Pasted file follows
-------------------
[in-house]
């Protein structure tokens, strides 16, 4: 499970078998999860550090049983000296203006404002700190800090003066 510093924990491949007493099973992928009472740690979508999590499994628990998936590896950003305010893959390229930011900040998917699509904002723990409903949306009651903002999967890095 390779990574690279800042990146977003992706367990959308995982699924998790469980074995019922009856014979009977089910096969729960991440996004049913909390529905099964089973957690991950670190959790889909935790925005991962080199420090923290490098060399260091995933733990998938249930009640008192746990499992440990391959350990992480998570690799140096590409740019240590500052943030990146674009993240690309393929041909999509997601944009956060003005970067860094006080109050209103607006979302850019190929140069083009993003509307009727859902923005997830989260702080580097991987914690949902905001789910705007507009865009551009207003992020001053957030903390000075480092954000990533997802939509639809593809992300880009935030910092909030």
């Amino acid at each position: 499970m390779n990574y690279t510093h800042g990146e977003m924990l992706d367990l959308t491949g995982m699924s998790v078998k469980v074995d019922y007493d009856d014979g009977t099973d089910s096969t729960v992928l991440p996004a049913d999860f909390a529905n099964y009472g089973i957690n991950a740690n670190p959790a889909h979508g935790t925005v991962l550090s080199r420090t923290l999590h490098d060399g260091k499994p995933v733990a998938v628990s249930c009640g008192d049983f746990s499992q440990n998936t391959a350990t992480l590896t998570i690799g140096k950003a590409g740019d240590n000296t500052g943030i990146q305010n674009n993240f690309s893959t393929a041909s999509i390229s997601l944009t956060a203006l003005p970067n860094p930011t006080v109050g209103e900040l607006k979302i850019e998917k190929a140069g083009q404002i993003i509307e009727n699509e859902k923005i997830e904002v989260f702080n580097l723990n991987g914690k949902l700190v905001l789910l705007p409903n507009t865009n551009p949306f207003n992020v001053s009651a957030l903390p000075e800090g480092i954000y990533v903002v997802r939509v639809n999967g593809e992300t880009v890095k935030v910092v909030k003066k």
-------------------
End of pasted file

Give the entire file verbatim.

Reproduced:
[in-house]
């Protein structure tokens, strides 16, 4: 499970078998999860550090049983000296203006404002700190800090003066 510093924990491949007493099973992928009472740690979508999590499994628990998936590896950003305010893959390229930011900040998917699509904002723990409903949306009651903002999967890095 390779990574690279800042990146977003992706367990959308995982699924998790469980074995019922009856014979009977089910096969729960991440996004049913909390529905099964089973957690991950670190959790889909935790925005991962080199420090923290490098060399260091995933733990998938249930009640008192746990499992440990391959350990992480998570690799140096590409740019240590500052943030990146674009993240690309393929041909999509997601944009956060003005970067860094006080109050209103607006979302850019190929140069083009993003509307009727859902923005997830989260702080580097991987914690949902905001789910705007507009865009551009207003992020001053957030903390000075480092954000990533997802939509639809593809992300880009935030910092909030």
């Amino acid at each position: 499970m390779n990574y690279t510093h800042g990146e977003m924990l992706d367990l959308t491949g995982m699924s998790v078998k469980v074995d019922y007493d009856d014979g009977t099973d089910s096969t729960v992928l991440p996004a049913d999860f909390a529905n099964y009472g089973i957690n991950a740690n670190p959790a889909h979508g935790t925005v991962l550090s080199r420090t923290l999590h490098d060399g260091k499994p995933v733990a998938v628990s249930c009640g008192d049983f746990s499992q440990n998936t391959a350990t992480l590896t998570i690799g140096k950003a590409g740019d240590n000296t500052g943030i990146q305010n674009n993240f690309s893959t393929a041909s999509i390229s997601l944009t956060a203006l003005p970067n860094p930011t006080v109050g209103e900040l607006k979302i850019e998917k190929a140069g083009q404002i993003i509307e009727n699509e859902k923005i997830e904002v989260f702080n580097l723990n991987g914690k949902l700190v905001l789910l705007p409903n507009t865009n551009p949306f207003n992020v001053s009651a957030l903390p000075e800090g480092i954000y990533v903002v997802r939509v639809n999967g593809e992300t880009v890095k935030v910092v909030k003066k």